Machines could take 50% of our jobs in the next 30 years, according to scientists. While we can’t predict the future, we can imagine a world without work – one where those who own the tech get rich from it and everyone else ekes out a living, propped up by an increasingly fragile state. Meet Alice, holder of the last recognisable job on Earth, trying to make sense of her role in an automated world.
Read the related article at The Guardian: Automation may mean a post work society
If you want to break into AI, this Specialization will help you do so. Deep Learning is one of the most highly sought after skills in tech. We will help you become good at Deep Learning.
In five courses, you will learn the foundations of Deep Learning, understand how to build neural networks, and learn how to lead successful machine learning projects. You will learn about Convolutional networks, RNNs, LSTM, Adam, Dropout, BatchNorm, Xavier/He initialization, and more. You will work on case studies from healthcare, autonomous driving, sign language reading, music generation, and natural language processing. You will master not only the theory, but also see how it is applied in industry. You will practice all these ideas in Python and in TensorFlow, which we will teach.
You will also hear from many top leaders in Deep Learning, who will share with you their personal stories and give you career advice.
AI is transforming multiple industries. After finishing this specialization, you will likely find creative ways to apply it to your work.
We will help you master Deep Learning, understand how to apply it, and build a career in AI.
You will see and work on case studies in healthcare, autonomous driving, sign language reading, music generation, and natural language processing. You will also build near state-of-the-art deep learning models for several of these applications. In a "Machine Learning flight simulator", you will work through case studies and gain "industry-like experience" setting direction for an ML team.
United Nations Deputy Secretary-General Amina J. Mohammed interviews the life-size social robot Sophia (created by Hanson Robotics Limited) at the UN General Assembly Second Committee and the Economic and Social Council joint meeting on "The future of everything – sustainable development in the age of rapid technological change."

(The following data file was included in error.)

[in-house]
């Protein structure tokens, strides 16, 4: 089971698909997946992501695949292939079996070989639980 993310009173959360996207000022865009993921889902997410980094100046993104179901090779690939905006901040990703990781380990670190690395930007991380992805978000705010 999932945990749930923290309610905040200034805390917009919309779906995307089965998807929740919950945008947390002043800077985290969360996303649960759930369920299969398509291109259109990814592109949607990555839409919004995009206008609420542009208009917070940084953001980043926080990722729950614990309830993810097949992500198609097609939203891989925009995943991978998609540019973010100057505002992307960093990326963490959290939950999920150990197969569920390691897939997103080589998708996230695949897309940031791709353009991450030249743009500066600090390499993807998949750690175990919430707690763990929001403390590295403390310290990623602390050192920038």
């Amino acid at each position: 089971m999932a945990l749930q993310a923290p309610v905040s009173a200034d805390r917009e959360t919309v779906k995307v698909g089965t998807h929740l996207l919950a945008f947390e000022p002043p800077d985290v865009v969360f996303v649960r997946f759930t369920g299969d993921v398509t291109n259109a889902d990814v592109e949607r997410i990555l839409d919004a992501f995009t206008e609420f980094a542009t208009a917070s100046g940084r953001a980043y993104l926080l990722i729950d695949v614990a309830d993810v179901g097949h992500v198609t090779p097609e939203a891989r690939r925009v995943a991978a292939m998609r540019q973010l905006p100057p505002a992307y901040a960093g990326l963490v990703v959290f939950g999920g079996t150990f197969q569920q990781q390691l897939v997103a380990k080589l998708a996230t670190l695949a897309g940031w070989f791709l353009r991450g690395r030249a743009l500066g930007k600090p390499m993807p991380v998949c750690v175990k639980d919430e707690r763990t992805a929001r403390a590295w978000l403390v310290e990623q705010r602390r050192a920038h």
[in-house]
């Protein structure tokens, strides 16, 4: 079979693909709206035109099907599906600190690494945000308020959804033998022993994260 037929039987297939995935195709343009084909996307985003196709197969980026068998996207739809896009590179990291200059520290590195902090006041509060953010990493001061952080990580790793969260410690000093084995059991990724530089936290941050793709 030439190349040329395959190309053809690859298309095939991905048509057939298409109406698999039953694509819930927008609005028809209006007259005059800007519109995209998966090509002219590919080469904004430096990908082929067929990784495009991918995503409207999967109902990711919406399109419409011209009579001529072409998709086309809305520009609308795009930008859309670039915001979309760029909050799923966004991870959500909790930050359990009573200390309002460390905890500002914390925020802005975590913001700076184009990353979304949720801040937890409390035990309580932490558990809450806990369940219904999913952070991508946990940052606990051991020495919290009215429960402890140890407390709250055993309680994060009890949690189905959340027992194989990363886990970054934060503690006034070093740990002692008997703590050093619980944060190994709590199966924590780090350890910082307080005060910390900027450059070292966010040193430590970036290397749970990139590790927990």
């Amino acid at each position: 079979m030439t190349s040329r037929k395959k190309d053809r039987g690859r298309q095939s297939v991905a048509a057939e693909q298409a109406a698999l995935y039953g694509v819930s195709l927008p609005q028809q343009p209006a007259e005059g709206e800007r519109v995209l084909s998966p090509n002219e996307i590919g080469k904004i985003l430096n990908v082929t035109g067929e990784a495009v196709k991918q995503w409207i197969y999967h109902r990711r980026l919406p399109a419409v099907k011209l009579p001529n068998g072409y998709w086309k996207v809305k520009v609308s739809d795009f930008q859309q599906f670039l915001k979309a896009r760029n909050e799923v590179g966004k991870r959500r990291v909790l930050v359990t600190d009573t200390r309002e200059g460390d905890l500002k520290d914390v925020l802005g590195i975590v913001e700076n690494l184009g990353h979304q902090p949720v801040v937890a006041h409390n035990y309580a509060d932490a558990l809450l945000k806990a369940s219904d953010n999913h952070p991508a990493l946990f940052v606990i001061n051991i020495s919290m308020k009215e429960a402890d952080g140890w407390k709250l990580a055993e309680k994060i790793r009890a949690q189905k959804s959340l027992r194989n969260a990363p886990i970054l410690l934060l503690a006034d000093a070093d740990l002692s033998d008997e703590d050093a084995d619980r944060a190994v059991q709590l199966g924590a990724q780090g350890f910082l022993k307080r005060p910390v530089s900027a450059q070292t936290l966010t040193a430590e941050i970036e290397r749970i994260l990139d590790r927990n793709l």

Sophia was created by a Hong Kong-based company called Hanson Robotics. The company aims to humanize robots and calls this the “Sophia quest.”
Driven by the acceleration of connectivity and cognitive technology, the nature of work is changing. As AI systems, robotics, and cognitive tools grow in sophistication, almost every job is being reinvented, creating what many call the “augmented workforce.” As this trend gathers speed, organizations must reconsider how they design jobs, organize work, and plan for future growth.
Automation is an idea that has inspired science fiction writers and futurologists for more than a century. Today it is no longer fiction, as companies increasingly use robots on production lines or algorithms to optimize their logistics, manage inventory, and carry out other core business functions. Technological advances are creating a new automation age in which ever-smarter and more flexible machines will be deployed on an ever-larger scale in theworkplace. In reality, the process of automating tasks done by humans has been under way for centuries. What has perhaps changed is the pace and scope of what can be automated. It is a prospect that raises more questions than it answers. How will automation transform the workplace? What will be the implications for employment? And what is likely to be its impact both on productivity in the global economy and on employment? This graph was produced as part of the McKinsey Global Institute’s overall research on the impact of technology on business and society.